I guess if they truly love you, they will understand.
With consumers continuing to be wary of spending, it should come as no surprise that they are planning to be picky with their spending this Valentine's Day. Couples are saying they plan to spend less on each other, but more on friends, co-workers and pets this year.
According to NRF, couples plan to spend an average of $63.34 on gifts for their sweetie this year, compared to $67.22 last year, with men spending about twice as much on gifts as women.
But if you are a romantic, you may prefer a slightly more optimistic survey from IBISWorld, which predicts a 3.3% increase in spending this year to $17.6 billion.
The two surveys differ on their view of whether cupid will work his magic over a candlelit dinner out on the town.
All together, the NRF expects the average person to shell out $103.00 on flowers, chocolates, and other traditional Valentine's Day gifts, up just 50 cents from last year. They peg total holiday spending at about $14.1 billion.
Although spending on family members will hold relatively steady ($20.94 vs $20.95 last year), Fluffy and Fido will be feeling the love, with the average person spending $3.27 on their furry friends, up from $2.17 last year. (When put that way, it seems like a small amount for all that unconditional love, no?)
"The economy has forced consumers to rethink their gift giving practices," said Phil Rist, executive vice president of Strategic Initiatives at BigResearch, the firm that conducted the survey for the NRF. "Personal and unique gifts will speak volumes this Valentine's Day as consumers dig deep into their hearts and not their wallets."
This means shoppers are likely to favor more practical items like sweaters and other clothing instead of jewelry.
Candy is still expected to top the list, with some 47.2 percent of people saying they will buy chocolates and other sweets, the NRF survey said.
As for the pets, PetSmart wouldn't say whether it's seeing increased demand for pet products ahead of the holiday.
"People enjoy celebrating the holidays with their pets," said a PetSmart spokeswoman. "Pets are seen as part of the family and it's a natural segue to see them incorporated into holiday celebrations."
The retailer sells a number of plush pet toys and pet apparel designed for Valentine's Day, including lip-shaped chew toys that make kissing sounds and edible Valentine's Day cards.
PetSmart also uses the holiday as a way to promote its pet adoption program. The "Second Chance at Love" pet adoption event will run for three days over the Valentine's Day weekend with the goal of finding homes for 16,000 pets.
This year Valentine's Day lands on a Sunday during the long President's Day weekend, and the timing of the holiday could have a significant impact on sales.
Although the NRF survey found fewer people planned to go out to dinner to celebrate, market researcher IBISWorld's rival forecast that found that the longer weekend may spark more interest in dining out, or even a romantic getaway.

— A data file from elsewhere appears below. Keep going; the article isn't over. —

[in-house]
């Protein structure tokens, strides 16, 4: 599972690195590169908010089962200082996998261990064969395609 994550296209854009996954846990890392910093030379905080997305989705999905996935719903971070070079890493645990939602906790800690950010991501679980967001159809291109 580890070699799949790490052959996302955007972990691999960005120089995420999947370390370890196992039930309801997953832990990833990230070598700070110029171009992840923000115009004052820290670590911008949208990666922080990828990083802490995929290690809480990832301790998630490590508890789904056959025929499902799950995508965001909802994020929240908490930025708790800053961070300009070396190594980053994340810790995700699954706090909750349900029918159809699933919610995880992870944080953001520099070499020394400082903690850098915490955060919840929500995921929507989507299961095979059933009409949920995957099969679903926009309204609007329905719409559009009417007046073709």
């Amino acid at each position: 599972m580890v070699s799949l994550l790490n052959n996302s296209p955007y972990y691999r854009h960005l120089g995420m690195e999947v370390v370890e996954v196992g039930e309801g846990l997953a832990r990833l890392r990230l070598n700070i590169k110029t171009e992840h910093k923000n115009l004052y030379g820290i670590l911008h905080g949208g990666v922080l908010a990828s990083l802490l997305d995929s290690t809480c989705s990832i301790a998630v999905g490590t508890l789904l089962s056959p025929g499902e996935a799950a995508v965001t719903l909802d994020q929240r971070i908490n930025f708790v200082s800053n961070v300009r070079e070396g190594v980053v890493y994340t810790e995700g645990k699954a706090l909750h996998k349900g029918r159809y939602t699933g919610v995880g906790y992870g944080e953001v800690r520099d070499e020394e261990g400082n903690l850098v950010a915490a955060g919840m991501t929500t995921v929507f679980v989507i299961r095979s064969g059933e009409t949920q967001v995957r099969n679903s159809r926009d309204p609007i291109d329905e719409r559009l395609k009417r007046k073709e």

Last year, 47 percent of those surveyed by Big Research said they would go out to dinner. This year, only about 35.6 percent said they were planning an evening out.
Timing of Holiday Could Wilt Flower Sales
But IBISWorld has a more optimistic view of spending on dining and travel, seeing an estimated 8.2 percent rise in restaurant spending and a 2.3 percent increase in travel.
"Because Valentine’s Day lands on a Sunday, restaurants are likely to gain traffic throughout the entire weekend," said Toon van Beeck, senior analyst with IBISWorld.
The IBISWorld study found challenging trends for florists, which see Valentine's Day as a key driver of annual sales.
Research from the Society of American Florists shows that Sunday is the worst day for Valentine’s Day to fall on for florists. That could make this year’s sales especially bleak.
IBISWorld expects florists to counter the timing of the holiday by pushing early promotions in an attempt to increase orders and build sales throughout the week leading up to the holiday.
Teleflora, 1-800-Flowers , and United Online's FTDall declined to discuss recent sales trends. But it is clear that the push to win flower sales is already on.
Teleflora's ad strategy includes a return to the Super Bowl with an ad featuring comedian Don Rickles.
Although red roses continue to be a popular option for Valentine's Day, consumers have been shifting to other types of bouquets, which often can cost much less than roses.
Bouquets with a mixture of colored roses, tulips, or carnations have been top sellers at Teleflora, according to Shawn Weidmann, the company's president. Orchids, which are perceived as being exotic and are longer lasting than cut flowers, also are becoming fashionable, he said.
For example, Teleflora sells a "Heart & Soul" bouquet with carnations designed in the shape of a heart that costs $49.95 and has consistently been a big seller. A similar arrangement with roses sells for $84.95.
Still, red roses continue to be the No. 1 choice.
"We have also found consumers still want big, beautiful bouquets that recipients can show off," Weidmann said.
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